“With a background in marine biology and two generations of New York’s Fulton Street fishmongers in his blood, the 30 year O’Hanlon thinks he’s found a better way to harvest fish in a more sustainable and environmentally friendly way. He pioneered the use of advanced submersible cage designs for deep water, and was the first to stock mutton snapper and cobia in open ocean cages. His nets are anchored to the ocean floor eight miles off the coast of Panama in the clear blue waters of the Caribbean Sea.
With open ocean cages, the need for regular inspections is crucial. If the netting is torn, or the cage breaks loose from its moorings, fish and gear could be lost. With some of the holding pens extending more than 150 feet deep into the ocean, it is not practical to use divers because of their limited bottom time at these depths. One technology being employed to aid the modern day aquafarmer is side scan sonar. High frequency sonar has the ability to produce detailed images of the cages, the mooring lines and anchors… Open Blue decided on the (Fishers) dual frequency SSS-100K/600K which would provide both long range scan capability as well as short range, high resolution pictures.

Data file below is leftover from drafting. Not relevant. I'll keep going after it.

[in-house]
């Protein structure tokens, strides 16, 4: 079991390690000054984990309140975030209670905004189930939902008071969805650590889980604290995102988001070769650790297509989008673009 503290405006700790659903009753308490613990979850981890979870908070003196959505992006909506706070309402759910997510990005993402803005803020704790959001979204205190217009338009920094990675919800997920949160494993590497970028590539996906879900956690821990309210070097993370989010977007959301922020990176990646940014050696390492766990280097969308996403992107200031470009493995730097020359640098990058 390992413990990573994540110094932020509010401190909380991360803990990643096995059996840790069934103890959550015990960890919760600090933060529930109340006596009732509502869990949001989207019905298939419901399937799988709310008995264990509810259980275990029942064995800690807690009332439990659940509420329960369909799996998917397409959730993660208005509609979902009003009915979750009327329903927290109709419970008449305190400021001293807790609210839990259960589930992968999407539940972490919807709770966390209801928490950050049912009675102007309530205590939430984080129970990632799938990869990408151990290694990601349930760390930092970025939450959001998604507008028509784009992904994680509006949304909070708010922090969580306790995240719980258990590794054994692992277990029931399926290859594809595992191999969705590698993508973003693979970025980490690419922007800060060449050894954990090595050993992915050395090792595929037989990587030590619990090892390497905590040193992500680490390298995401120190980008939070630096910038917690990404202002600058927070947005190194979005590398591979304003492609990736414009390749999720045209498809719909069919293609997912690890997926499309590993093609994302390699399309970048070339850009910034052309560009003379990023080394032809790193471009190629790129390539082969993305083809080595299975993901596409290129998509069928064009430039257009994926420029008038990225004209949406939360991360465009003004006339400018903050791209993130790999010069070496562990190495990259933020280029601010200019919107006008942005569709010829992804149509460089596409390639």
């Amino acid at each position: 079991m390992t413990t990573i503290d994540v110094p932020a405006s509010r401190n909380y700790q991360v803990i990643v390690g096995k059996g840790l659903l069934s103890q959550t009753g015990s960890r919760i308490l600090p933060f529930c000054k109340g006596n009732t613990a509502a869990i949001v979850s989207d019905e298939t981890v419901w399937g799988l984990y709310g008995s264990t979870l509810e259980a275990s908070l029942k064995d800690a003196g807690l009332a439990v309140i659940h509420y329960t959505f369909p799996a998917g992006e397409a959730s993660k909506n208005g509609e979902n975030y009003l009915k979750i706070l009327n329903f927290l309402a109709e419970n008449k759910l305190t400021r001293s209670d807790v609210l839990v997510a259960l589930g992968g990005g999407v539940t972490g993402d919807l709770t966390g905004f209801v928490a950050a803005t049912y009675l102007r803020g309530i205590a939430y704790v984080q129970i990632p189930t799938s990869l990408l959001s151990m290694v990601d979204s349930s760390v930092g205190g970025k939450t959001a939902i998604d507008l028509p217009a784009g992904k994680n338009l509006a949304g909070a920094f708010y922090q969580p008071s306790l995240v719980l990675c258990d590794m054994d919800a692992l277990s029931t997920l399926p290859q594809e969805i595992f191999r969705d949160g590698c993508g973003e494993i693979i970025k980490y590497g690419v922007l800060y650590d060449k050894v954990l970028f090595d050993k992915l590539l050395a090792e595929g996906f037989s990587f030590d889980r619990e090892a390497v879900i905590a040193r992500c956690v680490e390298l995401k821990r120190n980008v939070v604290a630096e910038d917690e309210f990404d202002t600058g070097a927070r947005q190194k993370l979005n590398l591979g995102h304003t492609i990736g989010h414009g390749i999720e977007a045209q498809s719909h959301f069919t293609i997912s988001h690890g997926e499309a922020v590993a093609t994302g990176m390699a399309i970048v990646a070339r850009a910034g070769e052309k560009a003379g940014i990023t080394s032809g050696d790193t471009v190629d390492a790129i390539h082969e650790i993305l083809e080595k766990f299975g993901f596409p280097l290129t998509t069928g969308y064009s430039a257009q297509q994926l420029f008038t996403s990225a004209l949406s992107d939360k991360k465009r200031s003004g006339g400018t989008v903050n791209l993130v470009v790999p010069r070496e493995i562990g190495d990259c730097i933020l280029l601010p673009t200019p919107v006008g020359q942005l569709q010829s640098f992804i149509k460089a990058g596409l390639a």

Another piece of technology being employed in the aquaculture industry is the underwater video system. Several fish farms in Norway are using inexpensive drop cameras like Fishers MC-1 mini camera to view the condition of nets and health of the fish. In Canada, the Dept. of Fisheries and Aquaculture (DFA) which is responsible for monitoring the industry, is using Fishers SeaOtter ROV, a remote controlled vehicle, to inspect the country’s aquafarms.